This past summer, I spent my time in search of one of the most elusive things on the Lawrence campus. And although political activism, an organized library that actually adheres to the alphabetical order of the alphabet, or a quiet place to study in anticipation of Celebrate!, when a bandstand is constructed in front of the library doors, forcing would-be students to relocate to a place where the vocals of “Blessed Union of Souls” won’t be assaulting their ears, are all very good guesses, my pursuit this summer involved something much more mundane: a 2000-2001 course description book. Last year, the student body was presented with a choice: continue in the vein of the old general education requirements, or adhere to the new requirements set forth by the University. Those of us, myself included, who chose to remain with the old requirements were told that course catalogs would contain the information necessary to both of the Gen. Ed. Requirement systems.
What the administration failed to mention, however, was that all other helpful, useful, and pertinent information concerning the old requirements would be highly inaccessible, virtually obsolete on the University’s web page, and unless you hang on to old course description books for the sake of nostalgia, difficult to find. We also were not told that many of our classes, which we would be taking to fit the old gen. ed.’s, were revised and altered to fit the new.
For students like myself, who look forward to three more years at Lawrence in fulfillment of our self-proclaimed preference of the old requirements, there are several issues to be had with this.
First of all, over half of the students currently enrolled at Lawrence still adhere to the old requirements. By making those requirements difficult to find, by making them unavailable alongside the new on the web page, Lawrence is neglecting the needs and expressed desires of a large portion of its student body.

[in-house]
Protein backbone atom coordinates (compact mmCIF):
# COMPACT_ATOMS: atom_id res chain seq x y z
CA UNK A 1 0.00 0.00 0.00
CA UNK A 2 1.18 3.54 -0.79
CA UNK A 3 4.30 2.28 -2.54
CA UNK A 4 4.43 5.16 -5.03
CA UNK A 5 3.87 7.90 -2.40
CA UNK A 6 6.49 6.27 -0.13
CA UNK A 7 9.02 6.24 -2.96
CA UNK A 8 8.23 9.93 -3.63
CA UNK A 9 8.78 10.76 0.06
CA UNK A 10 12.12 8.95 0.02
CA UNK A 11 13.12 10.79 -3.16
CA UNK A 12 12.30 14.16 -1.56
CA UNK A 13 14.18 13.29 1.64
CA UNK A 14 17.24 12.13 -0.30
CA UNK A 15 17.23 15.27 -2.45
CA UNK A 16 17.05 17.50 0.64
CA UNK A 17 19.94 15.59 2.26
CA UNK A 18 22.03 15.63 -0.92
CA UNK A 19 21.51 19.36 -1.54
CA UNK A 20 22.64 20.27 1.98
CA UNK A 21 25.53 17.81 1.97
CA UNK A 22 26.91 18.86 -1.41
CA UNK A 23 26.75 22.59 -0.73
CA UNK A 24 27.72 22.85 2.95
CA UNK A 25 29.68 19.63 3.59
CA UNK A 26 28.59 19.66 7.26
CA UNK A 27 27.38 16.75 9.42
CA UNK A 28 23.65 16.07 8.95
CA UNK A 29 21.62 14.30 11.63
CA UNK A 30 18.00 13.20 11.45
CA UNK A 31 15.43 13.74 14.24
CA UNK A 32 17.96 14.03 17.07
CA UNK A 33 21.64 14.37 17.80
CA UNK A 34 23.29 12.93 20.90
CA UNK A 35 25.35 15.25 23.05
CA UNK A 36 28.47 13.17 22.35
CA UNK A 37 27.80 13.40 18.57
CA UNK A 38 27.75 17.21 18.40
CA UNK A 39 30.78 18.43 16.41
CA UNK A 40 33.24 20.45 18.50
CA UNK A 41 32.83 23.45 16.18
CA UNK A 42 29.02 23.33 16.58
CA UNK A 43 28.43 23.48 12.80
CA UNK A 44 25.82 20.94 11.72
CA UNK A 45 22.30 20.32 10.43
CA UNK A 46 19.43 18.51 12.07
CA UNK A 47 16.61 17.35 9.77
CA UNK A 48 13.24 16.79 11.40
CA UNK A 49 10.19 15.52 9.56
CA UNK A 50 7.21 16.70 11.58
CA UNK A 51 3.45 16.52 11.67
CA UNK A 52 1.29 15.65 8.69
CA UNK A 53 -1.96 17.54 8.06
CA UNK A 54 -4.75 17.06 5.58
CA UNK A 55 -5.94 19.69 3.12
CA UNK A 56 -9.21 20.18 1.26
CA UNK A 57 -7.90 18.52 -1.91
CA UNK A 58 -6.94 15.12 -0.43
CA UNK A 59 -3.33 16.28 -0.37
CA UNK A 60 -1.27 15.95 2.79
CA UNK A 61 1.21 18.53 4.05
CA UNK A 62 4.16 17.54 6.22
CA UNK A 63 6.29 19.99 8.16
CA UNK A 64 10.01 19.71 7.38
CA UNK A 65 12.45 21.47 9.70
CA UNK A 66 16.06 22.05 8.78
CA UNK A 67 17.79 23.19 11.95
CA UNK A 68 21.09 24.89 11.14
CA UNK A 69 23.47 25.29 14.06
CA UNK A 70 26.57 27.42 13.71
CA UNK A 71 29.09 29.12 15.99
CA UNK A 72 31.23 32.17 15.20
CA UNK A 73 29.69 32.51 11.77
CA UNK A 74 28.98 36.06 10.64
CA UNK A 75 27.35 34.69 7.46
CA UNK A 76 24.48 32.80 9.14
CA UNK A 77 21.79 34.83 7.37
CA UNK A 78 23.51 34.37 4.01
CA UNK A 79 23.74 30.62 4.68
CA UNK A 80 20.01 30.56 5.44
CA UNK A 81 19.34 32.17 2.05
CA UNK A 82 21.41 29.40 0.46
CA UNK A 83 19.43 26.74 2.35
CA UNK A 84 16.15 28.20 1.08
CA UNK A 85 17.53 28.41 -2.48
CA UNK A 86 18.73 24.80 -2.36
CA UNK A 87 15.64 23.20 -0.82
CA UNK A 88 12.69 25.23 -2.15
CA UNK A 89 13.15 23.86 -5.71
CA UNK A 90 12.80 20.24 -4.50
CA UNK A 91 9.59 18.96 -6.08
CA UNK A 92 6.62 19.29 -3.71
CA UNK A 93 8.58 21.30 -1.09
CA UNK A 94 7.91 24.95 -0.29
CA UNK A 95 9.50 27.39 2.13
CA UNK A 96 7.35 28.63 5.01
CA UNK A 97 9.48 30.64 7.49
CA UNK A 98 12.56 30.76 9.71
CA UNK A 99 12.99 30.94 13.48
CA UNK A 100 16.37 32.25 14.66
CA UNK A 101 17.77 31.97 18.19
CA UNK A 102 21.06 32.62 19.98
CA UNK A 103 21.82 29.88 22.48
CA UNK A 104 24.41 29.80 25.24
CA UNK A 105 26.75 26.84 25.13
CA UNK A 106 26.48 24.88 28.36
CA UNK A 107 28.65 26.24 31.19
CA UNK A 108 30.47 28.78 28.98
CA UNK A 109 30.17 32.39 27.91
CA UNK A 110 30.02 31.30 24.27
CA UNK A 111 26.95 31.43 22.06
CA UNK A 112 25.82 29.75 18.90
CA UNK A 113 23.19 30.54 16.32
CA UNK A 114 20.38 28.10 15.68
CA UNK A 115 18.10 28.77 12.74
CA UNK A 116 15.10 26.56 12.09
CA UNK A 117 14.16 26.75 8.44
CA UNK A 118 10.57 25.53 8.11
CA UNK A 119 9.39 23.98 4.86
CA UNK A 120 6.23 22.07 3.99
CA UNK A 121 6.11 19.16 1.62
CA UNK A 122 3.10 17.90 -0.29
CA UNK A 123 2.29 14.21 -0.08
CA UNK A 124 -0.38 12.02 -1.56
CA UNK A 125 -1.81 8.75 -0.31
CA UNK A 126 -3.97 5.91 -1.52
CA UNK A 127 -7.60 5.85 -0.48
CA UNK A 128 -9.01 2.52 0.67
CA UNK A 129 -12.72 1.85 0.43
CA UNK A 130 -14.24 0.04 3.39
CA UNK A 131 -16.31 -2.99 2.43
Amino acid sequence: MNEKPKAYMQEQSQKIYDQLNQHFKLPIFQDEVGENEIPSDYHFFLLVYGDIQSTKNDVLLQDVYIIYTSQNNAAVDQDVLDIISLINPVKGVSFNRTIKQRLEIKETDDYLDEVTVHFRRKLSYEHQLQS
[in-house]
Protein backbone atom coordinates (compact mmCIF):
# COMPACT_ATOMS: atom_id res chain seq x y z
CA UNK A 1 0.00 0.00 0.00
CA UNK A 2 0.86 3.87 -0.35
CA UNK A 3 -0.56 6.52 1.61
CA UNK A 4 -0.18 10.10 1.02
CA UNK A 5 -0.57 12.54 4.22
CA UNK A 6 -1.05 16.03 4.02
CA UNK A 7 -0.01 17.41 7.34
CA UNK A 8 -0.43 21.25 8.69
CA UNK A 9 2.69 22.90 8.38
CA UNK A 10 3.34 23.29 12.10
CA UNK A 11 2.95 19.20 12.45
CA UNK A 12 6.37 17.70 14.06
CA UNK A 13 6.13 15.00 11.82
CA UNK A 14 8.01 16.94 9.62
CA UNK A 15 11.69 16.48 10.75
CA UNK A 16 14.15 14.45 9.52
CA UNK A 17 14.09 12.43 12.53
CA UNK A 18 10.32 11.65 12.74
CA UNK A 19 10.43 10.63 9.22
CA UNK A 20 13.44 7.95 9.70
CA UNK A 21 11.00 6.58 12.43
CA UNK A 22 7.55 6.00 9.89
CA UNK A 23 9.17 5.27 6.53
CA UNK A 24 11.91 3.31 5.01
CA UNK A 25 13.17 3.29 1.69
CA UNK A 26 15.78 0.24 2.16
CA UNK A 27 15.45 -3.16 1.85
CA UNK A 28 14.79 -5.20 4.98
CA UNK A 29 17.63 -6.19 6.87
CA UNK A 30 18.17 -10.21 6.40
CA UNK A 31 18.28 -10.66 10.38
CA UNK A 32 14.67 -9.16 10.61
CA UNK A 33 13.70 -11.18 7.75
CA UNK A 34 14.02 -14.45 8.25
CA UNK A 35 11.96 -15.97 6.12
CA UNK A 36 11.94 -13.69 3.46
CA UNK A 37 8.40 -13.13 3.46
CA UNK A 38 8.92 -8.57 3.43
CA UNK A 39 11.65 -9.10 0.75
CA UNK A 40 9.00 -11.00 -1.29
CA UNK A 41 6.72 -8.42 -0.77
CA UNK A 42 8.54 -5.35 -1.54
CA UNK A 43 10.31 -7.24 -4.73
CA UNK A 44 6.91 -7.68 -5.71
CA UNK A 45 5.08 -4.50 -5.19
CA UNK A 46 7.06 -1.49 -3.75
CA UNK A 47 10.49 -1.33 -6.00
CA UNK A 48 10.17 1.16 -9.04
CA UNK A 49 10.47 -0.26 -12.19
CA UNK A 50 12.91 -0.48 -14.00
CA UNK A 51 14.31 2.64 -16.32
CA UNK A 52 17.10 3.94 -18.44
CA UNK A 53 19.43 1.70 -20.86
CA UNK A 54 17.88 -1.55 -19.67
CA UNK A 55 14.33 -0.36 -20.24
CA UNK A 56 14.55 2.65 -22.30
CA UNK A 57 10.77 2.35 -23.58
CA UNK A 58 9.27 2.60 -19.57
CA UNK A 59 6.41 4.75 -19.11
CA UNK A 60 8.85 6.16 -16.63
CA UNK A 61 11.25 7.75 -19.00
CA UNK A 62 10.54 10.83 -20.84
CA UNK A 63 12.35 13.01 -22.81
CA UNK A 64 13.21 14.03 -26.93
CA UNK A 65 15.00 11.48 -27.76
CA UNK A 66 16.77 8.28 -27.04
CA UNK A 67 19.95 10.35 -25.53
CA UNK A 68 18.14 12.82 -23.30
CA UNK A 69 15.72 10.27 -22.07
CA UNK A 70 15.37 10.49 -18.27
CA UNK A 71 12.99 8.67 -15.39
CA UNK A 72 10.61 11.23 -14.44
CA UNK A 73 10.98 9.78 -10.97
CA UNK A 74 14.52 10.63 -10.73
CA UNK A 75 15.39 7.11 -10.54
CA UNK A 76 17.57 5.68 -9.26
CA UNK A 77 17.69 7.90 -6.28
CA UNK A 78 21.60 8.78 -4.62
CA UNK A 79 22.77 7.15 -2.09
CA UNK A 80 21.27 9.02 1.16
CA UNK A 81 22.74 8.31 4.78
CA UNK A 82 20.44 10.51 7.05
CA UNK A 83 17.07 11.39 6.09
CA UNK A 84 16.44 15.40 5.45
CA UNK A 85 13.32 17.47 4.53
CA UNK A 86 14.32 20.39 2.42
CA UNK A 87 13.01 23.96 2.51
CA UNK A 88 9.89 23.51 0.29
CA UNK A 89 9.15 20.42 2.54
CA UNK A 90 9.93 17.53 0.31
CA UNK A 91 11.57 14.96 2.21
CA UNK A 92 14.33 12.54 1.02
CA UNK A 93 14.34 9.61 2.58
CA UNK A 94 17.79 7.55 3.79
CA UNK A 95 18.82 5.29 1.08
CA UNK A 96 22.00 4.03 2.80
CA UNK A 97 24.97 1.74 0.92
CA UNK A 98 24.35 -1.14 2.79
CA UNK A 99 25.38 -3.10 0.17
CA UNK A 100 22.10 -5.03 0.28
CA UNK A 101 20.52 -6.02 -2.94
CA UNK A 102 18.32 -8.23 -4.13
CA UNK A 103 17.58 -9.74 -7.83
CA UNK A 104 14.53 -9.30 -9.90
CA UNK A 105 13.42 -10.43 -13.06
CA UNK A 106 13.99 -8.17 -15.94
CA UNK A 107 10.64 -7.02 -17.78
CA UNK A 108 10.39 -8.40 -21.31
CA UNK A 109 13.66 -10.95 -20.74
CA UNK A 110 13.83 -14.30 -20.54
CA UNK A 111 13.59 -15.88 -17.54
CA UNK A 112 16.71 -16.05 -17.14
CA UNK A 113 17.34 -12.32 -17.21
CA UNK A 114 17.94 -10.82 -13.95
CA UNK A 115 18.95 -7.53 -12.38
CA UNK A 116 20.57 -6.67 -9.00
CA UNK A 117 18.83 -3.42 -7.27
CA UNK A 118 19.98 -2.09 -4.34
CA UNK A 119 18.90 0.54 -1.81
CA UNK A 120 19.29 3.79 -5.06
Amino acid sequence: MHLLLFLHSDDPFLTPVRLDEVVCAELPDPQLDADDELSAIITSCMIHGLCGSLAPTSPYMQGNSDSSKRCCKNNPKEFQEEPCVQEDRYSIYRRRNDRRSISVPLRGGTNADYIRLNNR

Secondly, there are many students, myself included, who have taken classes in their desired area of study only to realize those class materials have been added to or manipulated in some way to fulfill a new requirement. While all this is fine and good for freshmen who had no choice in their general education requirements, for those of us who did, it is unfair and unnecessary. I’d like to know what course material, which helped fulfill the old requirements, was cut out to make room for the new.
I’d like to know why I am currently enrolled in two classes that fill the new quantitative analysis requirement, which means that half the class is dedicated to a basic requirement which, although wonderful and interesting in its own right, still remains a requirement I do not need. And I’d also like to know just how much of a real choice I was offered last year, when I plainly expressed my desire to stay with the old requirements, when, this year, I am faced with a range of classes and subjects that have been cut and tailored to fit the new.
My advice to the disgruntled faction of the student body still subscribing to the old requirements? Grab a 2000-2001 course book, laminate the pages as a reminder of what might have been, then sit back, relax, and prepare to be simply and largely ignored.